Hebrews is a letter most likely addressed to Jewish Christians during a time of hardship and persecution, in the late 60s A.D.
The author of Hebrews is unknown. Many suspect Paul. Others think it is one of Paul’s coworkers such as Apollos (see Acts 28:24-28), Barnabas (see Acts 13:1-3) or even Priscilla (see Acts 18:1-17).
Hebrews is unique because it reads more like a series of sermons than a letter. It is made up of four sections that compare and contrast Jesus to different key people and events in the Old Testament. Each of these sections makes the same point: Jesus is greater than anything, so we should worship Him.
The letter opens with an introduction to Jesus. The first three verses tell the reader that in the past, God communicated with His people through prophets. But now, God has communicated with all people through His Son, Jesus, who God used to create the universe, who rules over all creation, who purifies sins and who “is the radiance of God’s glory and the exact representation of his being” (Hebrews 1:3).
Each section of Hebrews begins with a long theological discourse followed by a short yet powerful warning: If Jesus is greater, how much more should we remain faithful to Him? The author is trying to show just how much Jesus is worth following, no matter what it may cost.
In Chapters 1 and 2, Jesus is described as greater than the angels. When Moses was given the Law at Mount Sinai (see Deuteronomy 33), it was delivered to him by angels. So, to say that Jesus is greater than the angels is to say that He is greater than a messenger of God—He’s the very Word of God made flesh—and His Gospel message is greater than the messages delivered in the Torah.
In Chapters 3 and 4, we see that Jesus is greater than Moses, and the rest He offers is better than the rest offered in the Promised Land. While Moses built the Tabernacle, Jesus built all of creation and is ushering in a new creation.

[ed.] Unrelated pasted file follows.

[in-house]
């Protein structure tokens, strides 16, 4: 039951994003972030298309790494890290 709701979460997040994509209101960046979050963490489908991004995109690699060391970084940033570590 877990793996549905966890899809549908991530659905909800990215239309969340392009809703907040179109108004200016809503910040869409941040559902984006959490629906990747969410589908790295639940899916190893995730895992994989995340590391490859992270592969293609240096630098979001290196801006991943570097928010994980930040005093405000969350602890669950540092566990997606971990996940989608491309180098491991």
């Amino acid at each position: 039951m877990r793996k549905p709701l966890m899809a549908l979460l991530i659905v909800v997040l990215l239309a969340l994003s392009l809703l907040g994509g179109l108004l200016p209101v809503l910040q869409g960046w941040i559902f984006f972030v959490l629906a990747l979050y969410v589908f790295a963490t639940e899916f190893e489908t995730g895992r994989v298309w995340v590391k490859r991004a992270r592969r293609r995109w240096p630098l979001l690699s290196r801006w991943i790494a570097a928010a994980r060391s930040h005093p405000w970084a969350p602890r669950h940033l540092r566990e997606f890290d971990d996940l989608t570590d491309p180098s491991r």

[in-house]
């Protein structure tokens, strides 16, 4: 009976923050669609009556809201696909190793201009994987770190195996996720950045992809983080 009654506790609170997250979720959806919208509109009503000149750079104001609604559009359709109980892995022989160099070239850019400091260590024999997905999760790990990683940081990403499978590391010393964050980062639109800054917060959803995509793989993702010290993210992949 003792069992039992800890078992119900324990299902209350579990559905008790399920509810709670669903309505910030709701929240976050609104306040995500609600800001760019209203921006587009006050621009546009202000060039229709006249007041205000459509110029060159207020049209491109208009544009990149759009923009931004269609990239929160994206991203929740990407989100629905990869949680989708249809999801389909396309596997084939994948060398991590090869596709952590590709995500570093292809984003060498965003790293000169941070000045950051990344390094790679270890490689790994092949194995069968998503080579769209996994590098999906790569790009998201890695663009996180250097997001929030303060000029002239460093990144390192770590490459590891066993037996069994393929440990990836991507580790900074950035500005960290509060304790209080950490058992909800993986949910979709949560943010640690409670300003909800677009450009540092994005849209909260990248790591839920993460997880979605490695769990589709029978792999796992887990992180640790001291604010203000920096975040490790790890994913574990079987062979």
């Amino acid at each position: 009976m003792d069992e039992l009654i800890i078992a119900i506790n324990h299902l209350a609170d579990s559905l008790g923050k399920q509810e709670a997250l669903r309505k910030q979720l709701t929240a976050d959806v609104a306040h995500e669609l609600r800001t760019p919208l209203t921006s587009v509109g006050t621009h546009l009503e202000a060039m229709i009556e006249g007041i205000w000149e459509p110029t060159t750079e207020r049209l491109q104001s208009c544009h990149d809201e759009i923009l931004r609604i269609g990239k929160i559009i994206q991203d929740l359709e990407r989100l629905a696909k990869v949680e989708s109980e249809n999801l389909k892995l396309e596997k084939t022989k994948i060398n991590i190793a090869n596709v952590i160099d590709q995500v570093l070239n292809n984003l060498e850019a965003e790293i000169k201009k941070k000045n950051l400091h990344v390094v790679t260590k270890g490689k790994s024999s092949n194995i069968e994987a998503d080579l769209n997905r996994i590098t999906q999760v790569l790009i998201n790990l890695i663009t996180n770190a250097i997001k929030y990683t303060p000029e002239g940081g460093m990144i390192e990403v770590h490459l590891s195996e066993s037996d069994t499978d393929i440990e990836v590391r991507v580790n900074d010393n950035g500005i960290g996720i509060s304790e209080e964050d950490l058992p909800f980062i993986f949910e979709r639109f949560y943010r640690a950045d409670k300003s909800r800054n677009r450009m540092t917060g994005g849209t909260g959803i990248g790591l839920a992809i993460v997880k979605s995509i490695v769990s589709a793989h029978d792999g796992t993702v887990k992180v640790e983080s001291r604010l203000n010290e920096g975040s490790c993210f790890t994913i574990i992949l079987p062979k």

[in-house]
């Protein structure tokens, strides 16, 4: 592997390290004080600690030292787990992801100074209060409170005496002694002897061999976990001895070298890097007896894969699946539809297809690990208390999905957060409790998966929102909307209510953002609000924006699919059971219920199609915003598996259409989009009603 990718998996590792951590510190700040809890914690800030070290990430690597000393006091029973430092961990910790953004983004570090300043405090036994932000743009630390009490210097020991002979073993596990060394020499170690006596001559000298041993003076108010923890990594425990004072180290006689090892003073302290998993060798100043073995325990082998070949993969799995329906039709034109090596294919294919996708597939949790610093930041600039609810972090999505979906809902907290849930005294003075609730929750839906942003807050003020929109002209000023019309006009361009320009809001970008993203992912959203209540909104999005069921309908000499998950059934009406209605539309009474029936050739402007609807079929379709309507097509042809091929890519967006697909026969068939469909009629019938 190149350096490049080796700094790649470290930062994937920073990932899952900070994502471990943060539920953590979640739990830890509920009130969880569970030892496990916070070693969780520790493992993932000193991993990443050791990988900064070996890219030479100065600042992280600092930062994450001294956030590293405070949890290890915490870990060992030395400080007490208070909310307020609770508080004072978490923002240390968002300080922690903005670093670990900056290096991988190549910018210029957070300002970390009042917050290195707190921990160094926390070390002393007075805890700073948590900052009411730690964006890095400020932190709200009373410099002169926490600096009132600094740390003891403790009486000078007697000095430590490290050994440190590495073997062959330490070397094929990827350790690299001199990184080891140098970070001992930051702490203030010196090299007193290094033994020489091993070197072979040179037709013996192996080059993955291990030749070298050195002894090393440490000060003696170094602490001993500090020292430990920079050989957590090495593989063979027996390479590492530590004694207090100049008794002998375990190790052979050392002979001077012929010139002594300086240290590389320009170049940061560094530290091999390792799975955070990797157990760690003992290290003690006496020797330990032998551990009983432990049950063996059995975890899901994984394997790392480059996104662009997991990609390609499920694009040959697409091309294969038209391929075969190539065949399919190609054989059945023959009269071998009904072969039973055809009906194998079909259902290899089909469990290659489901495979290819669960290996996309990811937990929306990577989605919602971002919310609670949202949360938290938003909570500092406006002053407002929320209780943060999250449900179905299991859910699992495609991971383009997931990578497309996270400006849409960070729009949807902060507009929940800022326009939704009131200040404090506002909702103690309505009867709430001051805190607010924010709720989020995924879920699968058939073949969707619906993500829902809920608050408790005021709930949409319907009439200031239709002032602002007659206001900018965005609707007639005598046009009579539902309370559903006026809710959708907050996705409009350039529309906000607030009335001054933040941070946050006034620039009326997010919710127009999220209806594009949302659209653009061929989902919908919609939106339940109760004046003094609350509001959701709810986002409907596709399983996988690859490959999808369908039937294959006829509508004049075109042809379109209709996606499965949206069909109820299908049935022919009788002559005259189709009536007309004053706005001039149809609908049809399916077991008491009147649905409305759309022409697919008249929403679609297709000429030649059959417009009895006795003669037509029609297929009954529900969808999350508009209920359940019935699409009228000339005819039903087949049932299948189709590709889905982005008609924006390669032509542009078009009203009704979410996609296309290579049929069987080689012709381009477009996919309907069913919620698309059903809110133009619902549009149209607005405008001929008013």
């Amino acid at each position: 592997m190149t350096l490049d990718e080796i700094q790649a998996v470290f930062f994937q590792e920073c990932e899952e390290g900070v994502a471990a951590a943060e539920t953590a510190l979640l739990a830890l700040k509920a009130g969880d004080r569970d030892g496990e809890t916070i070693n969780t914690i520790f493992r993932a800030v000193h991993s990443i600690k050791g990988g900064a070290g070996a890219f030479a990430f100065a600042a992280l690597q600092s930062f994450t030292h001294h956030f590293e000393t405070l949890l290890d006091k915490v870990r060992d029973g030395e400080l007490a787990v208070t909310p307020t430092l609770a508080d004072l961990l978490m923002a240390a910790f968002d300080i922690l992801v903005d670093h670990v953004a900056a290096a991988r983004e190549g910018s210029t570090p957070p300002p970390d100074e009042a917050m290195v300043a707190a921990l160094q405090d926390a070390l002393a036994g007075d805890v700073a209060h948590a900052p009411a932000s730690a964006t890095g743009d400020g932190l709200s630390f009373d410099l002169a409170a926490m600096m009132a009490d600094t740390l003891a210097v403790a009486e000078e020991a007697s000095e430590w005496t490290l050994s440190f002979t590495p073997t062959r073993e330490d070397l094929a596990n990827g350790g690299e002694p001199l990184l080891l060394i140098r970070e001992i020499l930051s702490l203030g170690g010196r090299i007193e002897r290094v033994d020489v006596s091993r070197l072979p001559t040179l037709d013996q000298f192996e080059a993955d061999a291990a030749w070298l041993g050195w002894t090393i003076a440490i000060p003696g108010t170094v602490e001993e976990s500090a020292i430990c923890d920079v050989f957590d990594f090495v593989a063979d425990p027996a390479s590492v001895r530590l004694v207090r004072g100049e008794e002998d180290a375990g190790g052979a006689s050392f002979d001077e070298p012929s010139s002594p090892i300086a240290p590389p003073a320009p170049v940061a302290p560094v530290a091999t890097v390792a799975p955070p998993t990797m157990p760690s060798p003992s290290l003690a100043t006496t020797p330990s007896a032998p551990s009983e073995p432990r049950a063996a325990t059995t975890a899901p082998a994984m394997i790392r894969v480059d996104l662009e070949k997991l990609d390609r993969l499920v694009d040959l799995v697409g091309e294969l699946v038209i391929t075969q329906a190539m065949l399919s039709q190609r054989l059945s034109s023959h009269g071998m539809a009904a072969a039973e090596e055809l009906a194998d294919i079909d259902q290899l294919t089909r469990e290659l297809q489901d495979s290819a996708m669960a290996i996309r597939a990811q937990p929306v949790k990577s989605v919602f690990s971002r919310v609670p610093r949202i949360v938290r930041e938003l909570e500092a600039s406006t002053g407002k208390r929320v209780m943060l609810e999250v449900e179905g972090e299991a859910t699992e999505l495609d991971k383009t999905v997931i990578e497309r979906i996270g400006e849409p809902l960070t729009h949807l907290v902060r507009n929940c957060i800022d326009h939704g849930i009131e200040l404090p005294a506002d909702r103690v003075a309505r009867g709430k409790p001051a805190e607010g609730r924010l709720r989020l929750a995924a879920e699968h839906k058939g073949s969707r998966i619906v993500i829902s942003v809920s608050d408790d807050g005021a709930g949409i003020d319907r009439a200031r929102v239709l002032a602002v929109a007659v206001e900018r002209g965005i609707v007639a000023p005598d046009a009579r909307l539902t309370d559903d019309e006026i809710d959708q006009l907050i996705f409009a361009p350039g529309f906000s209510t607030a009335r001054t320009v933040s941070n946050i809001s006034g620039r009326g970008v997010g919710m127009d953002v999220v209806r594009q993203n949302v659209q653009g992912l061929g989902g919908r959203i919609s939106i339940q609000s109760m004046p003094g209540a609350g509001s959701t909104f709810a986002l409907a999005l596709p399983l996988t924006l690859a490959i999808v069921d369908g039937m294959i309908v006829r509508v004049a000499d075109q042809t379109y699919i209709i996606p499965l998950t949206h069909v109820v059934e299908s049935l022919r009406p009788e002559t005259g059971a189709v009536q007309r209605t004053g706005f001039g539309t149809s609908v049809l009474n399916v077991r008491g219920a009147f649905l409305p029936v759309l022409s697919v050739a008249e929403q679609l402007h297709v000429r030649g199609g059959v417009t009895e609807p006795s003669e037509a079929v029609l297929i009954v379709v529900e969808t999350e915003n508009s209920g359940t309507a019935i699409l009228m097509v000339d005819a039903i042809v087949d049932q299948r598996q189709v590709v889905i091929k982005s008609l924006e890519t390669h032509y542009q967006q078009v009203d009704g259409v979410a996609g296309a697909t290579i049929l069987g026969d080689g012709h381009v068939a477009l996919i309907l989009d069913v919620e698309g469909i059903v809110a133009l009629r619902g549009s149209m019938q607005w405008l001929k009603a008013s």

In Chapters 5 to 7, we see that Jesus is greater than any high priest. While the high priests were responsible for being a representative to God on behalf of the people, the priests were themselves flawed and sinful because they were human. Because Jesus is fully God and without flaw, He is the perfect and greatest mediator between God and His people.
Finally, in Chapters 8 to 10, we see that Jesus is greater than any sacrifice. His death on the cross was the ultimate sacrifice, which was made to cover the sins of all people, once and for all. Therefore, people no longer have to offer sacrifices to God, but only accept the free gift of atonement Jesus has given us.
After these four sections of teaching, the author provides more practical application. Chapter 11, often nicknamed the “Hall of Faith,” looks at all of the most faithful people in the Old Testament, from Genesis to Malachi. People like Moses and Abraham were faithful to God, though they had not yet known Jesus, because they knew God, of whom Jesus is “the exact representation.”
In Chapter 12, the author makes the final plea to remain faithful to the end, to remember that discipline proves God’s Fatherly love for us, to remain holy and to never give up on Jesus.
Hebrews concludes with some practical reminders about marriage, leadership, hospitality, contentment, sacrifices and faithfulness.
Faith: The overarching message of this letter is to encourage believers to remain faithful despite hardship, persecution and the pressure of the world because Jesus is greater.
HOW DOES THIS FIT INTO GOD’S STORY?
Because Jesus is the Word of God made flesh, the author of the new creation, the eternal and perfect High Priest and the ultimate sacrifice, there is nothing on earth that He cannot overcome.
Though life is hard and we must suffer, we have the opportunity to come to the One who offers a life-giving message of hope, a rest that endures and forgiveness that surpasses all.
“Now may the God of peace, who through the blood of the eternal covenant brought back from the dead our Lord Jesus, that great Shepherd of the sheep, equip you with everything good for doing his will, and may he work in us what is pleasing to him, through Jesus Christ, to whom be glory for ever and ever. Amen” (Hebrews 13:20-21).